Take the 2-minute tour ×
Signal Processing Stack Exchange is a question and answer site for practitioners of the art and science of signal, image and video processing. It's 100% free, no registration required.

Is there a way to generate a waveform from data (any kind of data: integer, hexadecimal, string, char, binary), in a common audio player, without converting the data to an audio format?

I'm looking for a way to "code" an arbitrary file in to audio (obtain an audio-descriptor of the data).

share|improve this question
    
Do you mean that you want the "common audio player" to convert the data to a waveform? –  Jim Clay Dec 5 '12 at 14:15
    
when I said common audio player, i mean windows media player or winamp. And yes, i'm trying to see the spectrum or something of the data. But, my doubt is: Can the player understand a set of data that I wrote in an text editor and saved as "audio.wav", for example? –  Daniel Bezerra Dec 5 '12 at 15:01
    
You could do it in Octave, which is a freeware program that is similar to Matlab. –  Jim Clay Dec 5 '12 at 15:05
    
Do you want to write some kind of description of the audio and then play that description, or do you want to somehow convert ("code") an arbitrary file in to audio (like, make an audio-descriptor of the data)? –  penelope Dec 6 '12 at 10:02
1  
I don't see any reason why anyone would want to do that. Maybe you could tell us more about your application? If you want to "embed" data into a waveform so that it can be transmitted over an audio channel, this is a digital communications problem... (See dsp.stackexchange.com/questions/4708/…). If you want to do data visualization, there are better tools (octave, python+numpy+matplotlib, R). –  pichenettes Dec 6 '12 at 20:32

2 Answers 2

up vote 2 down vote accepted

If you want a simple way to transform a numeric array in sound, I suggest you to use Python, with the wave module and Numpy numeric package.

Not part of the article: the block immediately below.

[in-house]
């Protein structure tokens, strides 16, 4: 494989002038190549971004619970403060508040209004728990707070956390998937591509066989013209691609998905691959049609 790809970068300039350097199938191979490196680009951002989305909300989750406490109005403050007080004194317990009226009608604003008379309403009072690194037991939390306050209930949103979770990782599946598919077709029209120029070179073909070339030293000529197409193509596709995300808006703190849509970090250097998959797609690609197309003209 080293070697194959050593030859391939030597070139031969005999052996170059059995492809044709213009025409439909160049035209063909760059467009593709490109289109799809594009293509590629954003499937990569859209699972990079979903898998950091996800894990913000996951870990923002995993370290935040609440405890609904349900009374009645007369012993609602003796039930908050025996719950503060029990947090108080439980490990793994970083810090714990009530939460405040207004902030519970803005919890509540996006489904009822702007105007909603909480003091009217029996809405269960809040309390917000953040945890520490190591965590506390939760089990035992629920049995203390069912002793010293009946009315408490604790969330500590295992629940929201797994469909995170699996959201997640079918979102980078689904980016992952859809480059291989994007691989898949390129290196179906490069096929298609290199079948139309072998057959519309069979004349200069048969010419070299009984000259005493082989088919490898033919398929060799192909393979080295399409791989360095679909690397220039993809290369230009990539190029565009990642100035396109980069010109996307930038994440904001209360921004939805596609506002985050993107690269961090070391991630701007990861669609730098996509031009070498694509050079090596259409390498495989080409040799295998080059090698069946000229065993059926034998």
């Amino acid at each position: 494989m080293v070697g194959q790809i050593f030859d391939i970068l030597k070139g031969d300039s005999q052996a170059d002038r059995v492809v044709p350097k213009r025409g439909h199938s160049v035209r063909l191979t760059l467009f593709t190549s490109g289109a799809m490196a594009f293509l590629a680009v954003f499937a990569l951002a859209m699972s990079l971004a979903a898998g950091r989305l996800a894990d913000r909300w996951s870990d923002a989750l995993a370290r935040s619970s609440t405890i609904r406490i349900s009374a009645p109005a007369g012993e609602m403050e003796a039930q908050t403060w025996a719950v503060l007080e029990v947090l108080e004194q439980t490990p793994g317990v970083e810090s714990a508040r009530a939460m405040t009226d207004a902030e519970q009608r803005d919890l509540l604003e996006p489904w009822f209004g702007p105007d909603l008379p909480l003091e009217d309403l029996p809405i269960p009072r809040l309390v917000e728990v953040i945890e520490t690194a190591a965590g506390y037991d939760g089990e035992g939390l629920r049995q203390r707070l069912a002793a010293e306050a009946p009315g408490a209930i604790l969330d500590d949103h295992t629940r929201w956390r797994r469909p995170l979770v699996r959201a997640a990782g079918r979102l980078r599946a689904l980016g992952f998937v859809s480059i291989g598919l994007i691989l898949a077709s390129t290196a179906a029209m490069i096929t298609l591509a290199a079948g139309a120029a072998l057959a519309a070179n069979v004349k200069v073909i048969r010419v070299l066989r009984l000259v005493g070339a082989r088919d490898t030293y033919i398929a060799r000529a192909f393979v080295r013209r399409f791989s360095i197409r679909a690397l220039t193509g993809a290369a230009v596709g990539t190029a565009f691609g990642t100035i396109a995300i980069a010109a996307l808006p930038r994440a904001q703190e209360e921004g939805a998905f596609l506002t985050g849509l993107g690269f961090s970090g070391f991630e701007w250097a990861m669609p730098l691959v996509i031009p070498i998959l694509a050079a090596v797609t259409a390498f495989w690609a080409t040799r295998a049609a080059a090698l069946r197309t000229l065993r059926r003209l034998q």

Now if you want to analyze the spectrogram of the numbers without listening to anything, then Python's Matplotlib does what you want.

Below is a sample working code that generates a simple tone, saves it to a .wav file, AND displays a spectrogram:

import numpy
import wave
from matplotlib import pyplot as plt

samplerate = 44100

# generate simple sound
sound_data = numpy.sin(numpy.linspace(0,20000,100000))*1000

# converts to a string representation (I suspect there might be a more natural way to do this)
raw = "".join((wave.struct.pack('h', item) for item in sound_data))

# saving to .wav file
filename = 'aaa.wav'
sound = wave.open(filename, 'wb')
sound.setparams((1, 2, samplerate, 1, 'NONE', 'noncompressed'))
sound.writeframes(raw)
sound.close()

# plotting spectrogram
plt.specgram(sound_data)
plt.show()
share|improve this answer

Many audio players can be tricked into playing an array of raw PCM samples (16-bit signed linear little-endian) simply by pre-pending a 44-byte WAV/RIFF file header copied from another (larger?) .wav file of the same type (sample rate, mono/stereo, etc.)

share|improve this answer

Your Answer

 
discard

By posting your answer, you agree to the privacy policy and terms of service.

Not the answer you're looking for? Browse other questions tagged or ask your own question.